About a year after the 1861 outbreak of the Civil War, the United States government allowed African-Americans like Wiltonians Henry and Samuel Dullivan, George W. Robinson, John James King, and Sherman Roberts to enlist for Union Army service.
According to Wilton Bulletin founder and first editor G. Evans Hubbard’s “History of Wilton” manuscript, the 29th Connecticut Infantry Regiment was established in 1863 and joined by the Dullivan brothers on Dec. 28, and Mr. Robinson on Jan. 5.
Mr. King and Mr. Roberts, both of whom had been enrolled as substitutes, were mustered into the 30th Colored Infantry Regiment in 1864, according to Mr. Hubbard. The regiment was later combined with other African-American regiments to form the 31st U.S. Colored Regiment as part of the IX Corps.
The regiment was part of the attacking force at the mine explosion in Petersburg, Va. — also known as the Battle of the Crater — on July 30, 1864, during which it lost 136 officers and men, according to Mr. Hubbard.
In 1865, the Civil War came to an end and slavery was abolished with the ratification of the 13th Amendment. Three years later, the 14th Amendment granted citizenship to former slaves, and in 1870 the 15th Amendment granted African-American men the right to vote.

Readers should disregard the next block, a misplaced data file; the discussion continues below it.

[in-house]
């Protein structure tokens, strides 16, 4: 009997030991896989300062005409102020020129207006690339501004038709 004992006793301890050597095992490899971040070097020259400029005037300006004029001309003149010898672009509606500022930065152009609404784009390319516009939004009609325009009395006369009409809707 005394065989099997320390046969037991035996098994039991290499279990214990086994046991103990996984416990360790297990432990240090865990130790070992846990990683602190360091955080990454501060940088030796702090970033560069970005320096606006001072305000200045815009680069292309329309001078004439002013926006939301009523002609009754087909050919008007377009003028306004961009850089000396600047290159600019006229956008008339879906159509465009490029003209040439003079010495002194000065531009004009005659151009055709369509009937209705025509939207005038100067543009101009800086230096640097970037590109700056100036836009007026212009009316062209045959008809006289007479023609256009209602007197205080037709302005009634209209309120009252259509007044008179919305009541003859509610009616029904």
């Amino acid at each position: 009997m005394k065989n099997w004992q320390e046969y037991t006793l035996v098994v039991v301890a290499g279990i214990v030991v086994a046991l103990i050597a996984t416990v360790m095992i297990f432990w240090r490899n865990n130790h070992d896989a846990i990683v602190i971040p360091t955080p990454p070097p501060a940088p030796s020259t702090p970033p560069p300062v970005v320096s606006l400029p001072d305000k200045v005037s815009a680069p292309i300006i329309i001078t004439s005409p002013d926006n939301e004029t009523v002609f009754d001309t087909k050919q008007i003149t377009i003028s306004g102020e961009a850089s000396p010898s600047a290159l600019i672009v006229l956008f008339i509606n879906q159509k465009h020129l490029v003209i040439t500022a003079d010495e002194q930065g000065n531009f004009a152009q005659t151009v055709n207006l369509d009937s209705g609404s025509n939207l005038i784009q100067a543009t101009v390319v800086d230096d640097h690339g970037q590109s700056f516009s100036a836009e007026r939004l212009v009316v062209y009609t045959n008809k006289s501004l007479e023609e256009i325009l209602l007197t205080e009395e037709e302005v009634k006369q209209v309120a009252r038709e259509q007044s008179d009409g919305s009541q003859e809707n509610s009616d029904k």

On Sunday, Feb. 22, James Goodman, a history and creative writing professor at Rutgers University, will lead this year’s third scholarly series installment — “Race Relations and Politics in the Gilded Age” — at the Wilton Library.
“When we talk about the Gilded Age, we tend to think of economic growth and political corruption in the North, railroads and stuff like that,” said Mr. Goodman, “but my lecture is going to be about what was going on with race in the South.”